It’s little wonder the man known as ‘Arnie’ is supposedly leading the race for the job.

    Sydney FC coach Graham Arnold.

    (AAP Image/Dan Himbrechts)

    Ante Milicic
    Following the trend of signing an Australian coach to replace Postecoglou, Ante Milic’s name has been thrown into the ring by many sources as a key challenger to Arnold.

    The 43-year-old would be able to bring a younger edge to the team and given he is a current assistant for the Socceroos, he will have knowledge about the systems Postecoglou was running. The systems which enabled Australia to beat Syria and Honduras to qualify for the biggest football shown on earth.

    The problem for Milicic is he has never held a top line coaching role. He has had assistant gigs at Melbourne Heart and Western Sydney Wanderers, but never a head coaching role, and for his first gig to be a World Cup would be a serious risk for the FFA.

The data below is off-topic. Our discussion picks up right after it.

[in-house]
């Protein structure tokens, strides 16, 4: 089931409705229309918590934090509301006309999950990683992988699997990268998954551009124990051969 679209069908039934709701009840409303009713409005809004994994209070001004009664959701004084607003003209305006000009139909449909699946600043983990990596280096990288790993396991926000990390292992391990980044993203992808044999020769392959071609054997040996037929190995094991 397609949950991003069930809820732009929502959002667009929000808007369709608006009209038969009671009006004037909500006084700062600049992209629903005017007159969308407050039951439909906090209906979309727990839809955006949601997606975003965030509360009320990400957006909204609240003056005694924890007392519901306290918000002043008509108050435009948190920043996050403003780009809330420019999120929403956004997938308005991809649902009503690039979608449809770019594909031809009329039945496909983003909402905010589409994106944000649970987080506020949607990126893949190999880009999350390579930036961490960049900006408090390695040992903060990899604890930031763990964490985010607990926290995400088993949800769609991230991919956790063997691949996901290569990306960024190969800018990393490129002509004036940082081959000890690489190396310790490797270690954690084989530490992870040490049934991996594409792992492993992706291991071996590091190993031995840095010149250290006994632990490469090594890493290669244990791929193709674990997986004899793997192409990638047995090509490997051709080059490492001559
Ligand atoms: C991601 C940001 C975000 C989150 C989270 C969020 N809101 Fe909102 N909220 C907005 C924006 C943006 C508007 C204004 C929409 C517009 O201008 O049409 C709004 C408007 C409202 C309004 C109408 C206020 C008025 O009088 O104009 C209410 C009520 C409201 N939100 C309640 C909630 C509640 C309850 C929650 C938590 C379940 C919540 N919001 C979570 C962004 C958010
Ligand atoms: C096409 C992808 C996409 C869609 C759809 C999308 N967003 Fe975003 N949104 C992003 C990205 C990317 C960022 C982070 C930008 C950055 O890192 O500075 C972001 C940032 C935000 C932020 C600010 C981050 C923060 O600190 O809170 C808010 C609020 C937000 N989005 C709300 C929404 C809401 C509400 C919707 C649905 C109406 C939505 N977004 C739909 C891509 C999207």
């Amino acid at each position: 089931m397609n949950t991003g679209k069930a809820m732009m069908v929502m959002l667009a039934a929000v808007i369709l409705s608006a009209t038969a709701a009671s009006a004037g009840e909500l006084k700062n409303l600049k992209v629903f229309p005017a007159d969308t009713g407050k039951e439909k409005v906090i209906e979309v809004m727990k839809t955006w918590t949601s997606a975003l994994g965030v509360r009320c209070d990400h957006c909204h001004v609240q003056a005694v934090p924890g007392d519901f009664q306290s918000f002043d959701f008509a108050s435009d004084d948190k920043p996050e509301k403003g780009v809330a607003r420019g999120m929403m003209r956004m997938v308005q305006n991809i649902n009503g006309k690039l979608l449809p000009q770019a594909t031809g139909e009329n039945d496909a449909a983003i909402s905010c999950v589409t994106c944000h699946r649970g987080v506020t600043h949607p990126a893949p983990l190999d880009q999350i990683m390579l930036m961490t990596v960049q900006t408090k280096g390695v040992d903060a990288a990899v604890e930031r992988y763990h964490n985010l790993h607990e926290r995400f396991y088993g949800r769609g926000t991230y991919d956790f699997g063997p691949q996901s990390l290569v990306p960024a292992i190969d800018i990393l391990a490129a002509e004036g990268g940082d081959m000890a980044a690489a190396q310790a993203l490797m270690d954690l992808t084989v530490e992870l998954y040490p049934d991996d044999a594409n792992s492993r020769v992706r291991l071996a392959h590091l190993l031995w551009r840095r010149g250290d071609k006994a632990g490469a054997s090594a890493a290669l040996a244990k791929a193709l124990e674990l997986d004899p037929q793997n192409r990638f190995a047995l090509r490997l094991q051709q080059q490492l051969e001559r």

Gianni de Biasi
    De Biasi had a long club coaching career before taking over Albania in 2011. In both the 2014 FIFA World Cup Qualifiers and Euro 2016, Albania punched well above their weight under the leadership of the Italian.

    It’s thought he could get similarly good results out of the Socceroos, even with a short time frame to get used to the system.

    The Italian confirmed that he was approached by the FFA in July, so he’s certainly on the radar.

    Bert van Marwijk
    Van Marwijk had his first foray into national team coaching with the Netherlands in 2008, spending four years in charge. In the 2010 World Cup, he took the Netherlands all the way to the final, losing to Spain in extra-time.

    He then moved to Saudi Arabia, guiding them to a World Cup qualification for 2018. They were one of the teams who stopped the Socceroos from gaining automatic qualification alongside Japan.